By 160 million years ago, theropods had exploded into a bizarre menagerie of feathered forms. Julia Clarke, a paleontologist at the University of Texas, and her colleagues have studied fossils discovered in Hebei Province in China of a stunning and bizarre species called Caihong juji. Fossilized pigments in the feathers suggest that its body was black, while its head and shoulders were an iridescent rainbow.
Caihong juji, a 160 million-year-old bird-like dinosaur found in Hebei Province in China, which had an iridescent, rainbow crest.Credit…Velizar Simeonovski/University of Texas, Austin
It’s hard to figure out how Caihong juji used its feathers. Modern birds have asymmetrical feathers on their wings, which help steer the flow of air to generate lift. But Caihong juji had asymmetrical feathers only on its tail.
Theropods may have initially used their feathers to generate lift as they ran. That ability might have allowed them to climb slopes faster, or even scale the sides of trees. Feathered dinosaurs like Caihong juji lacked the muscles for powered flight like birds, but they might have jumped and glided in ways scientists have yet to figure out.
“These organisms are just weird, and I think they defy our logic,” said Jingmai O’Connor, a paleontologist at the Field Museum in Chicago.
Feathered dinosaurs were more than just intermediates on the path to birds as we know them. They survived for tens of millions of years. “They were clearly good at whatever they were doing,” Dr. Clarke said.
Archaeopteryx belonged to one branch of the dinosaur tree that later adapted to fly longer distances. But paleontologists are still split over just how well it could fly. While Archaeopteryx had asymmetrical feathers on its wings, it did not have a sternum that could anchor powerful flight muscles.
Later, roughly 130 million years ago, early birds split into two major branches, both of which evolved independently into powered fliers. The lineage that led to all living birds is known as the ornithuromorphs. But it was the other branch, called the enantiornithines, that dominated the skies for tens of millions of years.
On a superficial level, enantiornithines look a lot like birds today. But Dr. O’Connor and her colleagues are uncovering a lot of strange biology within them.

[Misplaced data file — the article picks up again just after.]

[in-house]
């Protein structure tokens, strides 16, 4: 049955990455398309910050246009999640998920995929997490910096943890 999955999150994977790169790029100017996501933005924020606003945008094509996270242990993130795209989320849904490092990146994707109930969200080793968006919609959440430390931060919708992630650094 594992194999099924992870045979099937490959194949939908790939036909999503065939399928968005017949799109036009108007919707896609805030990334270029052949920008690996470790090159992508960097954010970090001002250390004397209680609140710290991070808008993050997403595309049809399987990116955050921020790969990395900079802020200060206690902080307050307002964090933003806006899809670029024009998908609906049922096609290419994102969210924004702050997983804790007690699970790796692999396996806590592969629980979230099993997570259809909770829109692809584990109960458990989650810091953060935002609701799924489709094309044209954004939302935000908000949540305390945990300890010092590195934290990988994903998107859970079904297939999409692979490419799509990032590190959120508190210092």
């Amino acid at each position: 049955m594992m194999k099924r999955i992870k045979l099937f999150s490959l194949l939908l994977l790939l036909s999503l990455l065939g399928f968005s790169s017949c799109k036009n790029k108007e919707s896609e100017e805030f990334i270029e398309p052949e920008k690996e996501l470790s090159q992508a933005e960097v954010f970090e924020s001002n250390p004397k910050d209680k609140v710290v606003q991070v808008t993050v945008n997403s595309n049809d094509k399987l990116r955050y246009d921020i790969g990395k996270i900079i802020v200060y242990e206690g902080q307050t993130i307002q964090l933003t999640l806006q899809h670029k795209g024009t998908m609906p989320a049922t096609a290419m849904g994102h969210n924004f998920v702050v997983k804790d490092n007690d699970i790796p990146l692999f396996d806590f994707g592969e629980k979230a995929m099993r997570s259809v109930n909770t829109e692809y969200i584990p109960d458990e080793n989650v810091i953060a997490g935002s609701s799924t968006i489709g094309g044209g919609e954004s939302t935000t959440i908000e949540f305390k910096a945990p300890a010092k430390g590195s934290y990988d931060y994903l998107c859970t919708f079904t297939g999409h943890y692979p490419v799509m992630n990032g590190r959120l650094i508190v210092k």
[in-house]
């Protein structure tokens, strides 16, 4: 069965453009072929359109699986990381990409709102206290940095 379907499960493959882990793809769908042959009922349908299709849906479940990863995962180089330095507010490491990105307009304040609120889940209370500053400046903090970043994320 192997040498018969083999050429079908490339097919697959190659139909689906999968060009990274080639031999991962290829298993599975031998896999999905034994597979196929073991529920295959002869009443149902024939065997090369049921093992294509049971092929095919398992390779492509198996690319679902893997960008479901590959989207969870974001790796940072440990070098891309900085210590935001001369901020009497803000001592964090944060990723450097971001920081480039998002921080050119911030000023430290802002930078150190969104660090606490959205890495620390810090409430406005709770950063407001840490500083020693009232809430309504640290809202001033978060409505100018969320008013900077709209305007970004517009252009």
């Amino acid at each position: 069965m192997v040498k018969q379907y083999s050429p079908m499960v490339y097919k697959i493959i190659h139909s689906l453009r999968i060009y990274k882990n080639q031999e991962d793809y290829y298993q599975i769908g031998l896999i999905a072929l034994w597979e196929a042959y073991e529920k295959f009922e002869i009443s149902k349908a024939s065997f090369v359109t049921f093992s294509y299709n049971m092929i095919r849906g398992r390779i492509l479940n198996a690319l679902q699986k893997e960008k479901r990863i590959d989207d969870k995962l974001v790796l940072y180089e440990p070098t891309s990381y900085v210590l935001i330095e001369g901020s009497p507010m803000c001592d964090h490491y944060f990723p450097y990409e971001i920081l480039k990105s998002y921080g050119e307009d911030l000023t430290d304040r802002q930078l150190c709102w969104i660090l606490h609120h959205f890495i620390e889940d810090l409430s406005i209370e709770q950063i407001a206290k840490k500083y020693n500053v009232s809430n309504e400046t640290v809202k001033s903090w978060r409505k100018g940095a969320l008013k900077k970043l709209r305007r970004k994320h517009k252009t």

Living birds, for example, are typically born without feathers or just a downy fuzz, and then grow their feathers across their whole body. They gradually molt feathers as adults so that they never lose the coat that keeps their bodies warm.
But enantiornithine birds seem to have developed feathers in a radically different way, as Dr. O’Connor and her colleagues argued in a recent study. They hatched with bare bodies but with fully feathered wings. As they matured, they grew plumage on their bodies. But as adults, they molted their body feathers all at once. Until their new feathers grew in, they had to survive without their insulating plumage.
This lineage of birds survived until 66 million years ago, when an asteroid struck the Earth. Roughly three-quarters of all species on the planet were wiped out, including all feathered dinosaurs except the ornithuromorphs.
Dr. O’Connor and other paleontologists are investigating why those birds survived when all other feathered reptiles vanished. The debris from the impact caused widespread wildfires, followed by darkness and a plunge in temperatures. Terrestrial ecosystems collapsed. Feathered dinosaurs that ate leaves or small animals might have starved. But birds had evolved beaks that allowed them to eat the vast quantities of seeds buried in the ground.
Dr. O’Connor thinks other factors may have also been at play. After thriving for 70 million years or more, enantiornithines may have suddenly become vulnerable in the cold weather after the asteroid when they molted all their feathers at once.
“You throw them in an impact winter, where now global temperatures have decreased and there’s resource scarcity, it’s just going to push them over the edge,” Dr. O’Connor said.